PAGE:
“Without economic independence the political independence is doubtful, and a nation of great military power may become the victim of an economic blockade.”

It may mean giving up luxuries or going without but these things, in a healthy society, would be seen as an honor, for the sake of freedom and independence. How is a state to determine its own course when its economic life is the master of its political and social life, and that economic life can at any moment be altered by foreign pressure? Did the isolated islanders on St Kilda or the Aran islands , or example, concern themselves with the “global market” when they were gathering seaweed to nourish crops or out at sea in fishing boats?

Historically, the strongest and greatest nations were those who put economic growth to the service of the state and did not interest themselves in riches for the sake of riches. The Romans in their early years could be considered this way, likewise to the Spartans. Those nations who put trade first quickly became prizes for nations not bought off by gold- the Phoenician trading states and Lydia, for example, could prosper but only on account of their submission to stronger imperial neighbors, be they the Persians of Cyrus or the Macedonians of Alexander.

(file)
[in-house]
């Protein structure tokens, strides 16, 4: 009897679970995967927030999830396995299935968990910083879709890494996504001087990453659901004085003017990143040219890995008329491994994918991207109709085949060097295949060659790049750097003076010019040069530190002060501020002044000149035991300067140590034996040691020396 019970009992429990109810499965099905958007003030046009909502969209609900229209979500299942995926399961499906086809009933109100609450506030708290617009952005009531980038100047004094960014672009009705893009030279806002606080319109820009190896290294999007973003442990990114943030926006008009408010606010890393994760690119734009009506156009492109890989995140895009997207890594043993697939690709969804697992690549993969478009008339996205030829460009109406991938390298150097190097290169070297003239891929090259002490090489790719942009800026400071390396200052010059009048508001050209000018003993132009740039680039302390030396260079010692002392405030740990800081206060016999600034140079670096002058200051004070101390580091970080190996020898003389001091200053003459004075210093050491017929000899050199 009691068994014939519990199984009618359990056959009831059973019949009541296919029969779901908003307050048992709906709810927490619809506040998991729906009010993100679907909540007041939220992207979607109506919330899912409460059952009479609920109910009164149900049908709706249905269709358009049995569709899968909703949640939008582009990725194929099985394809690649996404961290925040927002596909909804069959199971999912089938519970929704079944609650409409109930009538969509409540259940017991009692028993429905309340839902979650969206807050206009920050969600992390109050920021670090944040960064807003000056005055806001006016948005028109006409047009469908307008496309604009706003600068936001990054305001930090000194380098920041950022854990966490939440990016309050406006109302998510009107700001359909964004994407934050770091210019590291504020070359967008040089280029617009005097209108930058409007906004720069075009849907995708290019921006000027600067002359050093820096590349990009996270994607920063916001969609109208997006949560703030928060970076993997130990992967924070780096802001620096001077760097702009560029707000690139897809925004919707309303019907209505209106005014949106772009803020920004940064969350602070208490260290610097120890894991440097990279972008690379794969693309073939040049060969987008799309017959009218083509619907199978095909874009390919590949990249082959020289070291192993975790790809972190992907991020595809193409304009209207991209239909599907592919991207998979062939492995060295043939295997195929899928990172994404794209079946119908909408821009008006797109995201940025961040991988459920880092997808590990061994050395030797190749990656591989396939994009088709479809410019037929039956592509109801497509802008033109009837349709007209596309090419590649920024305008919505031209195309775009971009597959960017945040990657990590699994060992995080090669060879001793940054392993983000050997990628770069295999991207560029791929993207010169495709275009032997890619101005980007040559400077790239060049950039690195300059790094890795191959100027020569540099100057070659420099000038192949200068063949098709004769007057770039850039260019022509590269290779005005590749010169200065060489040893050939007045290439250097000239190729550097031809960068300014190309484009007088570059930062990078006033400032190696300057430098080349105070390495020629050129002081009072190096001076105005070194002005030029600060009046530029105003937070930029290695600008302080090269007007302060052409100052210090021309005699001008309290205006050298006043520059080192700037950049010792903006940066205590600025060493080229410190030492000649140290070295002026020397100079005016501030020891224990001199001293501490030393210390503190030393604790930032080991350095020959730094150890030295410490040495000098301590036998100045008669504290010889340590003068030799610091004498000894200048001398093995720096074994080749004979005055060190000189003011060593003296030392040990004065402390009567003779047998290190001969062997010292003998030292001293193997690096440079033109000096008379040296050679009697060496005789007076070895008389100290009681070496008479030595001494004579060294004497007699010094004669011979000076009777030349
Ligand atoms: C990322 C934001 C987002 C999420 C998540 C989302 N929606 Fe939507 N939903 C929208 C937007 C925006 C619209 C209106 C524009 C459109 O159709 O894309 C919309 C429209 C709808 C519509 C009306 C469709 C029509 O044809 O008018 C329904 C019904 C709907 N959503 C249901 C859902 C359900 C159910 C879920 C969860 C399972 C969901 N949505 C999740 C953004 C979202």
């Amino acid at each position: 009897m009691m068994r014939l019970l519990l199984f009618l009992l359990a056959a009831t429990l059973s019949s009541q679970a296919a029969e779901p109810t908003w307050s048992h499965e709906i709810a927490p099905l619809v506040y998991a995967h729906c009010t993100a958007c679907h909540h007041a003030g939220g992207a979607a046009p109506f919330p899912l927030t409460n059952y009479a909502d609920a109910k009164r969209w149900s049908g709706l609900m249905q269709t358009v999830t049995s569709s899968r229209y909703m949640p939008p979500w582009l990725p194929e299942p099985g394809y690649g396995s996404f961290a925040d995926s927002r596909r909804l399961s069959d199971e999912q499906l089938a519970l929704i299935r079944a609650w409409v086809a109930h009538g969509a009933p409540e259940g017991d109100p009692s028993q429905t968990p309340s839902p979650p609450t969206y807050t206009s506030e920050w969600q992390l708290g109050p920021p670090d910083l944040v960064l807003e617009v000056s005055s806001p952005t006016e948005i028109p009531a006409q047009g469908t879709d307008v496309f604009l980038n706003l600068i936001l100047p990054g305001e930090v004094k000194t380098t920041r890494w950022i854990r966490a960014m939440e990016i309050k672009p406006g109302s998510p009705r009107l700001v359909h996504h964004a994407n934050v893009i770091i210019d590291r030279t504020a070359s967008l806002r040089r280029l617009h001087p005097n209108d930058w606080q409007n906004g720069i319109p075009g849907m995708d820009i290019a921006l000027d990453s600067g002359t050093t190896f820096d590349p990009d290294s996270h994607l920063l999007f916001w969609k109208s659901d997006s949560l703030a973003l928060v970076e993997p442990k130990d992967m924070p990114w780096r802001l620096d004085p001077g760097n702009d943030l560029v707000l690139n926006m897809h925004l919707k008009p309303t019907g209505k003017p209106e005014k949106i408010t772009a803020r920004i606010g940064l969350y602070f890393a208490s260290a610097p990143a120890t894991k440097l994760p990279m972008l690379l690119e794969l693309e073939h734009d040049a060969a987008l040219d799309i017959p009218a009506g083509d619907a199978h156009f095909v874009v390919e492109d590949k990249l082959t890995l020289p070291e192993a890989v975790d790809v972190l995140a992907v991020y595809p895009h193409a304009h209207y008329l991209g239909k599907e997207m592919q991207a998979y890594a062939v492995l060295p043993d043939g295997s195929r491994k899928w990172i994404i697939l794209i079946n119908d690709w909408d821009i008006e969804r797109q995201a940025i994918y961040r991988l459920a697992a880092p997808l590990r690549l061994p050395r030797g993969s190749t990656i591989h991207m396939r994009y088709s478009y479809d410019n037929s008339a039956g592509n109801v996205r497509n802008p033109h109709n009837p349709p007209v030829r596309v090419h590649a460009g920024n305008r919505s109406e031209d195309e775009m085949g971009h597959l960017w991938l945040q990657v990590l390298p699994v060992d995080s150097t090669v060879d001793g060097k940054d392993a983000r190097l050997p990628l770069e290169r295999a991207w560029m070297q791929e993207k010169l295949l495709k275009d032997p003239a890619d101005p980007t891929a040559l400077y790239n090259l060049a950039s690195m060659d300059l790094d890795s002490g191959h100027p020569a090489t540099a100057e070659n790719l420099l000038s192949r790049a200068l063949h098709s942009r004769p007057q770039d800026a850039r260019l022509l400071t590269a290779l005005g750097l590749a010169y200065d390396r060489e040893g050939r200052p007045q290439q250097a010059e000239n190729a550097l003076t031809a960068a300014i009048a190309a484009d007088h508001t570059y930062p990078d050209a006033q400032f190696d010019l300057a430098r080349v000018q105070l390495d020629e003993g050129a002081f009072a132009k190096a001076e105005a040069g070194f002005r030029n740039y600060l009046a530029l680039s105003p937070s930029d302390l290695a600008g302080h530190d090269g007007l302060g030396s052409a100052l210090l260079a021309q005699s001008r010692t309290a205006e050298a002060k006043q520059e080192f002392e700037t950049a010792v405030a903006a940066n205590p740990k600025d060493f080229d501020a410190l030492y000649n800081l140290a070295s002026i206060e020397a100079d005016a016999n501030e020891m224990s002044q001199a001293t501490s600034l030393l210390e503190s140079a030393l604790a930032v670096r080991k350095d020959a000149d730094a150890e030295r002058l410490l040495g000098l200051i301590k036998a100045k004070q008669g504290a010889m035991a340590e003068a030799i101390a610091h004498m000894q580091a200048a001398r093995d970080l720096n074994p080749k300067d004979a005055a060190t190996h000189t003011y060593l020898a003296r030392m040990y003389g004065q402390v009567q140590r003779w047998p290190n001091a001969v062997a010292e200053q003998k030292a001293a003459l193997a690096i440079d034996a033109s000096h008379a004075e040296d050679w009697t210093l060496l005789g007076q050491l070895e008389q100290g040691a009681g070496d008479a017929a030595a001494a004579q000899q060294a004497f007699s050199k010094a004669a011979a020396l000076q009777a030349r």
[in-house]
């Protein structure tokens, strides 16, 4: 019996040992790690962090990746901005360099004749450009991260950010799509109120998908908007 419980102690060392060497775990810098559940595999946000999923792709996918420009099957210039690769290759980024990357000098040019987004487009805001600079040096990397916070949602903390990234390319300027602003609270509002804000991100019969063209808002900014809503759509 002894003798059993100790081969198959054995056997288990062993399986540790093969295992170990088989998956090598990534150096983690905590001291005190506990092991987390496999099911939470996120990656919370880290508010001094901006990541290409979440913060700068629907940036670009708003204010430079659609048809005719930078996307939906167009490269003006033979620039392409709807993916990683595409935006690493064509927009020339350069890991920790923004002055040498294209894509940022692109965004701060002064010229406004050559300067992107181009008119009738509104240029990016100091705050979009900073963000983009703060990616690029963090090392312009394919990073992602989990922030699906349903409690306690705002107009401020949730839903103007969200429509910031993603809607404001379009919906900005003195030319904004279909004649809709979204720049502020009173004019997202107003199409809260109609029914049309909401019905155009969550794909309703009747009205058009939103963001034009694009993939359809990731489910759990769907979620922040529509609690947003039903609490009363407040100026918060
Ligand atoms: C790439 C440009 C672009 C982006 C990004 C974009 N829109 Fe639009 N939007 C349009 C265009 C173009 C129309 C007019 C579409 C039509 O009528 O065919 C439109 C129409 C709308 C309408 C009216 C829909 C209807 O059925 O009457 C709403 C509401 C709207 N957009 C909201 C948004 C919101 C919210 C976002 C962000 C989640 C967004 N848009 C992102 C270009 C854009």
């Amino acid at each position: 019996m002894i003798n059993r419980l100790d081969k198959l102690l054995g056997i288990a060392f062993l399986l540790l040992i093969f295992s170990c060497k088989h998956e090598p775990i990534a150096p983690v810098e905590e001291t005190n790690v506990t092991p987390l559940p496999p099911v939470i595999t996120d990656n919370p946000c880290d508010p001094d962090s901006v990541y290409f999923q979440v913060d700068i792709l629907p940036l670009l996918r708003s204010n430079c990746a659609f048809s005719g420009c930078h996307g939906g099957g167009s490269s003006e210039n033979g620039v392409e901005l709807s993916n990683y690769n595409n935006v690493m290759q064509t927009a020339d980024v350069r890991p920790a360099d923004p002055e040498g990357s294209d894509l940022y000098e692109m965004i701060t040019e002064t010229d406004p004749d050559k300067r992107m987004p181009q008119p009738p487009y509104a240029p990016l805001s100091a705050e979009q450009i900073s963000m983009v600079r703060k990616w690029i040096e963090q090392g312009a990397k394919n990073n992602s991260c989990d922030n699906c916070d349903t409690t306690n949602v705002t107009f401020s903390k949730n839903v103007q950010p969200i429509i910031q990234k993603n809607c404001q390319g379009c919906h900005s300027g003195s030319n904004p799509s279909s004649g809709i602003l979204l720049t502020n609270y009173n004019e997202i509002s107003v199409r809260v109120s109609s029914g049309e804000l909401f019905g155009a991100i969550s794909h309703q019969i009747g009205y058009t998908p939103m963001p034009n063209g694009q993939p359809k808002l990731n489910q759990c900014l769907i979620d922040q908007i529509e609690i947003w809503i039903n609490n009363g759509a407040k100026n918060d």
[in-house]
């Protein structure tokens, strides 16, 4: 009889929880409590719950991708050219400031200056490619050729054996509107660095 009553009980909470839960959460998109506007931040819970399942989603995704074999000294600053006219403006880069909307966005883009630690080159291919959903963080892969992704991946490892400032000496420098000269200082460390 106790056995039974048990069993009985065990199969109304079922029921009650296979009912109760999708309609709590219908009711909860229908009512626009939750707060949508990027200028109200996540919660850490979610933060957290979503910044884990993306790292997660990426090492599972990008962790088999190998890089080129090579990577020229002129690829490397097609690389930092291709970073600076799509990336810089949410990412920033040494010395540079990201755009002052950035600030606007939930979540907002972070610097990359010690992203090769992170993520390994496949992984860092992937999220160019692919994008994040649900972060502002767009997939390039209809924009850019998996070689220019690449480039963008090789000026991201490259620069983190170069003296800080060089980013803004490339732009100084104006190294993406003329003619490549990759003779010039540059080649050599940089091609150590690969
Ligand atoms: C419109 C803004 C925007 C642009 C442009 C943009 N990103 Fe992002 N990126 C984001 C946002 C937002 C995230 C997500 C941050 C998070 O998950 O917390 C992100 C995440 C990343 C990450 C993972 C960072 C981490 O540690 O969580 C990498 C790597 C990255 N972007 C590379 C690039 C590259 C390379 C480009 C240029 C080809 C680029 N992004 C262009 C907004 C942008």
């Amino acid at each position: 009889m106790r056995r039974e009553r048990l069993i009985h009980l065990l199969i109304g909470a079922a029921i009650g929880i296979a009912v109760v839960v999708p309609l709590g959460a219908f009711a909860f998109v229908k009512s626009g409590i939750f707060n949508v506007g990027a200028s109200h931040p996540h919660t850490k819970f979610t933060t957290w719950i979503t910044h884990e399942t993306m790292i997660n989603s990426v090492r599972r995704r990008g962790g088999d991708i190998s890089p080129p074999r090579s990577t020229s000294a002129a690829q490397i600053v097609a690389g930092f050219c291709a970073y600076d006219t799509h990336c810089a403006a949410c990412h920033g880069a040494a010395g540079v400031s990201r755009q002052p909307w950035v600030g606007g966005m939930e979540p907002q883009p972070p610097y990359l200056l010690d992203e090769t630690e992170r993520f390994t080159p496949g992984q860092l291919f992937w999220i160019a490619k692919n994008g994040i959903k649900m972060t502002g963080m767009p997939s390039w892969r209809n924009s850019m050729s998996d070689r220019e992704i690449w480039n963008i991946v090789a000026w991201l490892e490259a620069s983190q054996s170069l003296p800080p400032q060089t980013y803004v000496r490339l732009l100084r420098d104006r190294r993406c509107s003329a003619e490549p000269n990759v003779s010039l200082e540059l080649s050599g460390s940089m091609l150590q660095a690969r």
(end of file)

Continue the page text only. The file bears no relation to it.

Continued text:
The United States in this situation, is in a unique place; it has the resources, landmass and population to truly be self reliant in every way, without substantially giving up luxury however it is so entirely centered on this international economy, so completely enslaved by consumerist, “free trade” capitalist mindset that this is unthinkable.  As the position of the United States on the world stage declines, this may have to change out of sheer necessity.

 

About Ray Wilson

Ray Wilson resides in New York City. He holds a degree in history and studies philosophy, theology and entomology in his free time.